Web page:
Clubs Lose In Court
Cllr. Izetta Wesley-LFA President
By Julu M. Johnson, Jr.
Clubs boycotting this year’s national league of the Liberia Football
Association (LFA) lost their quest to bring the festival to a halt
A court hearing was expected to take place on August 14, 2008, after
a preliminary injunction barred the LFA from “carrying out further
The clubs lost on Tuesday when the court dropped the injunction
against the LFA to put a halt to the ongoing national league.
The clubs that took the matter to court on Monday, August 4, 2008
were led by LPRC Oilers, Watanga, NPA Anchors and LISCR FC. The rest
include Devereux, Rangers FC, Exodus, 72nd FC, Jasmine Rangers and
Small Town International.
Despite the action by the clubs to boycott the national league
because they wanted the event to take place in mid October so as to
escape the rainy season and to increase the prizes for winners, the
LFA still chose to go ahead with the number of teams available.
The LFA’s decision to run the league and failure to bow the clubs’
demands prompted the aggrieved parties clubs to file a notice of
Preliminary Injunction on before his Honour Yussif D. Kaba, assigned
The court decided to drop the case on grounds that it was a sports
matter that needed not to be handled at the Temple of Justice.
Following the ruling on Tuesday, legal practitioners in the sporting
arena argued that the aggrieved clubs should not have gone to court
in that the LFA has an Arbitration Committee to discuss disputes
from parties in soccer.
They declared: “According to the LFA statutes, the Grievance
Committee listens to grievances from parties. Decisions from the two
bodies are apealable before the Appeal Board.
“The Appeal Board of the LFA listens to all matters arising from the
Grievance and Arbitration Committees.
“Aside from the LFA rules, the clubs should have had the Liberia
National Olympic Committee (LNOC) involved through its Arbitration
“If that process is not satisfactory, you can appeal to FIFA and if
FIFA’s decision is not satisfactory, then the last resort is the
Court of Arbitration for Sports (CAS) in Lausane, Switzerland.
“A party appealing may not necessarily be represented in person at
the CAS. The head of court may appoint a sole arbitrator to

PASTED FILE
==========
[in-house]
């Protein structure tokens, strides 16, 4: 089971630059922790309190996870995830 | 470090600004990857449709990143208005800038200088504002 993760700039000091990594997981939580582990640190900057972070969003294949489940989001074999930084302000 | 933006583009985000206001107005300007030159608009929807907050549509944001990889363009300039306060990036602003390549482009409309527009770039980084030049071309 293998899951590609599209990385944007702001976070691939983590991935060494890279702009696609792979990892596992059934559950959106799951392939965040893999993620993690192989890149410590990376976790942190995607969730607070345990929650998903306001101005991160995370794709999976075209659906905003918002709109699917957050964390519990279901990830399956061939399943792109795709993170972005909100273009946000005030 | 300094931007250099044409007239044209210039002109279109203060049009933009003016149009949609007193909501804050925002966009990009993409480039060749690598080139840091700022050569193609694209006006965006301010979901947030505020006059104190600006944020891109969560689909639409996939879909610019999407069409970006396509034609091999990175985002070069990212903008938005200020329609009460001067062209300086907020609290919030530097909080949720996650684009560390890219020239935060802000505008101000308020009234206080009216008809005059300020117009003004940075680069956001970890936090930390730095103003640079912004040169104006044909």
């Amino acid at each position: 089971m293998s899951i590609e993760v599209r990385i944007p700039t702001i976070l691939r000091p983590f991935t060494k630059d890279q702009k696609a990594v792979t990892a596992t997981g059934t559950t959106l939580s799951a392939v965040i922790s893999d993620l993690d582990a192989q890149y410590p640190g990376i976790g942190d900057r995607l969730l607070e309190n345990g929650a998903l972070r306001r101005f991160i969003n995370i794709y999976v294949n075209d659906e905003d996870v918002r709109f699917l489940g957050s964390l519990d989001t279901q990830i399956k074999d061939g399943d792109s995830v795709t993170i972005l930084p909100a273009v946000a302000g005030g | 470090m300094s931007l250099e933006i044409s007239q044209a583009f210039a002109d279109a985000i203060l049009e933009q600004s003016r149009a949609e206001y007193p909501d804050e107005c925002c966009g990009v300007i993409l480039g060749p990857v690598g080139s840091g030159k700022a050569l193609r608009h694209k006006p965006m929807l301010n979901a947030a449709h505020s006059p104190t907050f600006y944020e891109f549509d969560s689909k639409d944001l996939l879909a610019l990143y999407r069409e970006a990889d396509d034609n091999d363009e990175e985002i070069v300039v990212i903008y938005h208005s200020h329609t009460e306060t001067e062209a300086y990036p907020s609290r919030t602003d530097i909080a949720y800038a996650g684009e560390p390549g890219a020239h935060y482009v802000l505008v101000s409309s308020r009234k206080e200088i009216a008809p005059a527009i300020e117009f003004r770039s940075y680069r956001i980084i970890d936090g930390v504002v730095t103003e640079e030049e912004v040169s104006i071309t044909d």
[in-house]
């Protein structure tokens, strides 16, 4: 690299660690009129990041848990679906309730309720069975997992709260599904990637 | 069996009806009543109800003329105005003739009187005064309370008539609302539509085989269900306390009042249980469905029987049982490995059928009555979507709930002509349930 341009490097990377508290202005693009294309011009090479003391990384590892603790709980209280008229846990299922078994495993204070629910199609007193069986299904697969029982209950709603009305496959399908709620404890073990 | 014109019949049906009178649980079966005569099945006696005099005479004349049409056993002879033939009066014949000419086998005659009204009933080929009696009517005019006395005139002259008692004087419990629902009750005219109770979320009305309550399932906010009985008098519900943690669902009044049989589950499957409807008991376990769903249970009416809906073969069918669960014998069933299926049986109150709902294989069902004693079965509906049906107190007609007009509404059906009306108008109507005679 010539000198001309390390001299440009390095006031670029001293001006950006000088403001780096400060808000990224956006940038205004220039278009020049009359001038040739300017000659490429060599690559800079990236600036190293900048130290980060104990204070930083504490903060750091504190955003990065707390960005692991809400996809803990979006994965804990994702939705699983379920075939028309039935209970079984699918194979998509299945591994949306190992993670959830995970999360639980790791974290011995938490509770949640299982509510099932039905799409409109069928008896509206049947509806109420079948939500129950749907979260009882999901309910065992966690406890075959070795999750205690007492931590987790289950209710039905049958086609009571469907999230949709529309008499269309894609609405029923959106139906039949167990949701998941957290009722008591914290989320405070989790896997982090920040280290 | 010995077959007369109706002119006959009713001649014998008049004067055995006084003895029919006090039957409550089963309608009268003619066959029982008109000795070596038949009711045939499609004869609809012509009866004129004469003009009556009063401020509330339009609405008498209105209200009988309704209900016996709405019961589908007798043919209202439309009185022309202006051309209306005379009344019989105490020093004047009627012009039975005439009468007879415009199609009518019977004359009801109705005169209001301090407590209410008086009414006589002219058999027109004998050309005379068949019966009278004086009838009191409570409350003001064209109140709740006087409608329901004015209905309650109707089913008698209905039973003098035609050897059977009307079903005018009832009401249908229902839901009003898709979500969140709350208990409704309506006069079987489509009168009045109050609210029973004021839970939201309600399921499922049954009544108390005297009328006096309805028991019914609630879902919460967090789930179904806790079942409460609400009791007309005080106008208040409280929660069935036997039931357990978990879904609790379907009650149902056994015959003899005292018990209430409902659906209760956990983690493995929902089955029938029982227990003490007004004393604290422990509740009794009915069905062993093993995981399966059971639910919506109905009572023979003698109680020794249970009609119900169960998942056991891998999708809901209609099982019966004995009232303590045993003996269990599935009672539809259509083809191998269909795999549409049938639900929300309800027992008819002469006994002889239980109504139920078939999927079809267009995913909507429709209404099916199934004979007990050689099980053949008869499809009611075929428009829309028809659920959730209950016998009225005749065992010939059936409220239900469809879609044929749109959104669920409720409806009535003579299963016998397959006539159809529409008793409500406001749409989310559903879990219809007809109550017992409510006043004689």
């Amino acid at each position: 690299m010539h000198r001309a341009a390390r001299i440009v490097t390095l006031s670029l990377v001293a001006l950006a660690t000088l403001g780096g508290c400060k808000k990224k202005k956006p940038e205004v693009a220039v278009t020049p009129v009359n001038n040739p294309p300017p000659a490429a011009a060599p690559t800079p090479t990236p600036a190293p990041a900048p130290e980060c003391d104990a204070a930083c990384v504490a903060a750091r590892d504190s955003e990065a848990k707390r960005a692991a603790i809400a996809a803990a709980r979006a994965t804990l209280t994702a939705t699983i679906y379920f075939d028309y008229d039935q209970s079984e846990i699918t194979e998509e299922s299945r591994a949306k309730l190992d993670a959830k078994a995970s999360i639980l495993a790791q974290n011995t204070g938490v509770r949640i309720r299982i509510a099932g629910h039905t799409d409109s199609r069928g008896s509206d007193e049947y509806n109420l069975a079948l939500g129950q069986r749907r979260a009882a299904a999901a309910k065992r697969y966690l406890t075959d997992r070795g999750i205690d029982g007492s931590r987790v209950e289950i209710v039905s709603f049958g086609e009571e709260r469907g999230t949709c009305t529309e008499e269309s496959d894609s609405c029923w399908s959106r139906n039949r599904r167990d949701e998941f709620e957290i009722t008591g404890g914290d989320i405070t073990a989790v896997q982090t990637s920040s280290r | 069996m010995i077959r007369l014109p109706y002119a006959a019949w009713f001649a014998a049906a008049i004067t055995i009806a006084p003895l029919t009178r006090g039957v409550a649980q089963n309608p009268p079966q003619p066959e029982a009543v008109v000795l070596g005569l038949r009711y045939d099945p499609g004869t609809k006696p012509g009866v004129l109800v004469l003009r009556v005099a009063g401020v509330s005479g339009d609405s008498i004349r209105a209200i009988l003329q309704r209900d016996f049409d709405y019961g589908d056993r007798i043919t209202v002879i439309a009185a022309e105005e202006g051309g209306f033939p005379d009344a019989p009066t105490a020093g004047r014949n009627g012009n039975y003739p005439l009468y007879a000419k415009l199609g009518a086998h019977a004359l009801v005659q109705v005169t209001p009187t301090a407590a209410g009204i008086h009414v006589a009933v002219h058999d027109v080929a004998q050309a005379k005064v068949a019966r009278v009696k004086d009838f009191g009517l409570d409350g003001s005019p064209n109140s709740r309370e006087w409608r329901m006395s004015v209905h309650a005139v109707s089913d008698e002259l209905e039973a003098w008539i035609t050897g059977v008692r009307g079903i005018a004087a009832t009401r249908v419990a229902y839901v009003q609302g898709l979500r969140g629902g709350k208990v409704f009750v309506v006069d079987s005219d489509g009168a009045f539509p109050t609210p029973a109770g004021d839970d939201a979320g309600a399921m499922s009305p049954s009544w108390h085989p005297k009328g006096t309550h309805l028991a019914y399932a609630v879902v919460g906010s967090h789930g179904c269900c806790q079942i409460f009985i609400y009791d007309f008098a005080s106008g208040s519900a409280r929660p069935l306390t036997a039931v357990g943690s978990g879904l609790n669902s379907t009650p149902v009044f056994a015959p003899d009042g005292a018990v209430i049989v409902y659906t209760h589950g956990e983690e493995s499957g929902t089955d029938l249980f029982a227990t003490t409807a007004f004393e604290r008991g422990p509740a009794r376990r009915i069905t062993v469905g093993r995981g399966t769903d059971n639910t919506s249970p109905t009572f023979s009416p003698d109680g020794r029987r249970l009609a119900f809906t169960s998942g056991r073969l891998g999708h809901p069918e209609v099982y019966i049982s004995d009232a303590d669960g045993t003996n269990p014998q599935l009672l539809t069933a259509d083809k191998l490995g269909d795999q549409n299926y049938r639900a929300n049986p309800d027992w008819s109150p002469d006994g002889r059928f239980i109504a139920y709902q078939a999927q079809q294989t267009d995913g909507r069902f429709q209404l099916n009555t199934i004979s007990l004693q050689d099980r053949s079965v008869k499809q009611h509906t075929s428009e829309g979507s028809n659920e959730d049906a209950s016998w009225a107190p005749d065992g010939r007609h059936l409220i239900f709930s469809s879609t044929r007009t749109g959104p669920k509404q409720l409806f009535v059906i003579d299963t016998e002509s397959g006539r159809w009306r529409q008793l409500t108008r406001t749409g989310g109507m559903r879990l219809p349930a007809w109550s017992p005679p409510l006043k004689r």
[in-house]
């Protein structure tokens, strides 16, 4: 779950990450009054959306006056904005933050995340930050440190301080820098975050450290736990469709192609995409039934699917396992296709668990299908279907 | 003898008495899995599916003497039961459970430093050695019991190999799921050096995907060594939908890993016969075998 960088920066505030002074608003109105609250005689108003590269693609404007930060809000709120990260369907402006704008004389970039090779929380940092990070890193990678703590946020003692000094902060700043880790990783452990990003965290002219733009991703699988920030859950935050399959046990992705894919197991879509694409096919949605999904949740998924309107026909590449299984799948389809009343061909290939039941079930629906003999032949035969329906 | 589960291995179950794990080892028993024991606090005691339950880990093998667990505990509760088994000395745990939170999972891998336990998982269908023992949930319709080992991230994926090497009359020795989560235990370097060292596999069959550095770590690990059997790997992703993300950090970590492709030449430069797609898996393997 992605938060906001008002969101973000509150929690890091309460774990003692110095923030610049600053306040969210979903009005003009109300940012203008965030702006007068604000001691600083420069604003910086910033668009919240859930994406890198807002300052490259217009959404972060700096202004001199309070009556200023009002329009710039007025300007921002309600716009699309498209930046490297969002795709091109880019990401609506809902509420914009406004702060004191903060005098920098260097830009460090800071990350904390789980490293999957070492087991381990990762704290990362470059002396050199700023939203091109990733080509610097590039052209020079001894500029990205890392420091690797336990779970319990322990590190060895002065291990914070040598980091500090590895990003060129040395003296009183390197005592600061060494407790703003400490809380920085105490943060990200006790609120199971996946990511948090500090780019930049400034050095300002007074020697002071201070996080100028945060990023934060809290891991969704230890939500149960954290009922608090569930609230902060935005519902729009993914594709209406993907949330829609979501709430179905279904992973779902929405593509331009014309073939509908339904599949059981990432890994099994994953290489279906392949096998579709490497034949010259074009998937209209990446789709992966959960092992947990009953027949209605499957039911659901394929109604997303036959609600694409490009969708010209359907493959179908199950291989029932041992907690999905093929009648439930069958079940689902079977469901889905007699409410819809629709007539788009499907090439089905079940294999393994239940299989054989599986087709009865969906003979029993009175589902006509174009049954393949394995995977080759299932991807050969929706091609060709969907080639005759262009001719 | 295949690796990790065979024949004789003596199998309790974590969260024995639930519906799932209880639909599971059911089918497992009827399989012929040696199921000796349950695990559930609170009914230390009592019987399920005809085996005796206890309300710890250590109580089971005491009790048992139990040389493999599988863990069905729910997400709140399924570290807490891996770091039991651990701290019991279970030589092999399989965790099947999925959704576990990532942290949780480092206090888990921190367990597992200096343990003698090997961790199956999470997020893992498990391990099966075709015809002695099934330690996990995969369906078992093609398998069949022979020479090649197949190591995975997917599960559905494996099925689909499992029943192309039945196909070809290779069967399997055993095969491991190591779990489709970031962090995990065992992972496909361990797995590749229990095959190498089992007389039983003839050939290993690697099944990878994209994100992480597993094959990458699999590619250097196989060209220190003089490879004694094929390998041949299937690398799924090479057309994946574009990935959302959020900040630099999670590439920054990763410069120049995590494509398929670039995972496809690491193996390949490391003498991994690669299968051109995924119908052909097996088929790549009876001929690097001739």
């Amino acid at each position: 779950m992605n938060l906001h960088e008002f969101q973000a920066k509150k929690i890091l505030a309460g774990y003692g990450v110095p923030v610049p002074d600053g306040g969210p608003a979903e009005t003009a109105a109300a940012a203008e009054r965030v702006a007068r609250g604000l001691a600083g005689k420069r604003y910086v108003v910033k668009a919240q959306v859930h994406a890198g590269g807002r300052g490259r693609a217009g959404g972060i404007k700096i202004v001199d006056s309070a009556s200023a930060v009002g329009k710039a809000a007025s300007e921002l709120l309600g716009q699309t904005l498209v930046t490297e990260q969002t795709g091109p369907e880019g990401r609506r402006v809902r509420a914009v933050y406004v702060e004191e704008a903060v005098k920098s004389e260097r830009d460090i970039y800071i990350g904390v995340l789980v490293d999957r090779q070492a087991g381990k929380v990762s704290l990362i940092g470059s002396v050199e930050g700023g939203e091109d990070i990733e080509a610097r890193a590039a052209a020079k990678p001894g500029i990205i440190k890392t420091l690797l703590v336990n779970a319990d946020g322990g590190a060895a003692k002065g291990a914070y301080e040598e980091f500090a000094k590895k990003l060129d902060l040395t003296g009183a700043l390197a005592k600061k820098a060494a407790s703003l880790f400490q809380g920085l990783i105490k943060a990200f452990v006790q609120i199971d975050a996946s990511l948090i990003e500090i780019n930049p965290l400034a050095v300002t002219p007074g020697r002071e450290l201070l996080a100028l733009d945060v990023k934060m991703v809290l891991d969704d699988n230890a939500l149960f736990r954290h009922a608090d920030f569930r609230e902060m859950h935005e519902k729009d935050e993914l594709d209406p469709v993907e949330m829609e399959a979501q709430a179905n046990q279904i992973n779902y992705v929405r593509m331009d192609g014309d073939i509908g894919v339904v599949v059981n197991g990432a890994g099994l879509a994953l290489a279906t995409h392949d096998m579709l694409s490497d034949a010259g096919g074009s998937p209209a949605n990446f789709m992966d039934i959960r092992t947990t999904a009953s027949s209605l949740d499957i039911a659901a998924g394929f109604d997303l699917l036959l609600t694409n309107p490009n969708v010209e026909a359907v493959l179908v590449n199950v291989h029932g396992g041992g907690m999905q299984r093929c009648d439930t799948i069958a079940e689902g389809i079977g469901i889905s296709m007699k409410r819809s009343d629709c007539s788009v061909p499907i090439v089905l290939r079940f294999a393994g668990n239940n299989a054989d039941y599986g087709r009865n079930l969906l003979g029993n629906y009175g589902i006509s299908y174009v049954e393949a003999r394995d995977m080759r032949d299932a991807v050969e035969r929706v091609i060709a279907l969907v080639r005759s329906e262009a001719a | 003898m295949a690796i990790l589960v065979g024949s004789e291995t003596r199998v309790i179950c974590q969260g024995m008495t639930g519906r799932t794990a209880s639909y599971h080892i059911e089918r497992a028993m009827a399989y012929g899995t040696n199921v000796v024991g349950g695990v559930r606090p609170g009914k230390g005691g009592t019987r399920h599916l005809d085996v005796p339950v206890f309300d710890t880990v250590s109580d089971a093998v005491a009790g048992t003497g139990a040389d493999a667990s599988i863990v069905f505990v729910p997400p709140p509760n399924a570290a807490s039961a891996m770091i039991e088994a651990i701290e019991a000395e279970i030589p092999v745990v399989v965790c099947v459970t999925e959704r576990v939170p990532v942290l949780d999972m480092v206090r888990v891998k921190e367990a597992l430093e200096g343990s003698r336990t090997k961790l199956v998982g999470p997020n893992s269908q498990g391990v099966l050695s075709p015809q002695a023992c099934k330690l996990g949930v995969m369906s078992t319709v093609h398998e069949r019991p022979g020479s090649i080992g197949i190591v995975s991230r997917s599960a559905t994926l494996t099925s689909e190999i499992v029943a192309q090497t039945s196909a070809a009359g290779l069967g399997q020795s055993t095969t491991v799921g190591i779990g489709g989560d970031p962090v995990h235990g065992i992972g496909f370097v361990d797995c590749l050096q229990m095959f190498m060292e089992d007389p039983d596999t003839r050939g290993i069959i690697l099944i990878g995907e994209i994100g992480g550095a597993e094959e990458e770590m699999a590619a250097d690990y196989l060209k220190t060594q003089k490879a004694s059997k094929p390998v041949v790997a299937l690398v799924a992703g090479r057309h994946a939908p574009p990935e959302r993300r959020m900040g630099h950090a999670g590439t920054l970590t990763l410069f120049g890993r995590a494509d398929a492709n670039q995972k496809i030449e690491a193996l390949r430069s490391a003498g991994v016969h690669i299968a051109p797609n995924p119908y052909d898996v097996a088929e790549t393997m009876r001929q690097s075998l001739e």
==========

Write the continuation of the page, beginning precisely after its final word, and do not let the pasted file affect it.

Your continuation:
represent the party’s interest.
“As FIFA, the world soccer governing body, bars matters from going
outside the sporting arena, the clubs should have exhausted all of
the local remedies. Instead, they have not shown a situation wherein
their issue can be handled by the Grievance and Arbitration
Committees. They have missed the trend.”
A spokesman for the aggrieved clubs, Andy Quamie, has been calling
for a full sponsorship of the league, attractive financial rewards
and conducive playing venues.
Quamie of Watanga FC said, "We also want a rescheduling of the
league to October, the start of the dry season, as the heavy rains
this time of the year have a great impact on the wear and tear of
our playing equipment."
Quamie: "We can't imagine the LFA is pushing us to play at venues
with no security at all. The fans have access to the players and
match officials and the playing field. This is an unsafe environment
for our players.”
Despite the claims by the clubs, the LFA says through its
Secretary-General, George Wah Williams, that the teams are being
insensitive with their demands.
"The LFA is looking into improving the league through sponsorship
but with the teams bickering, it would be difficult to attract such
a deal," Mr. Williams said.
"They must understand the overall economic and infrastructural
challenges we are facing, and be realistic in their demands."
The LFA has revealed that it is in talks with a Ghana based firm
Avantis over a US$160,000 sponsorship deal for the league
It is not known where now the aggrieved clubs would take their
protest after being slapped in the face by the court in Monrovia.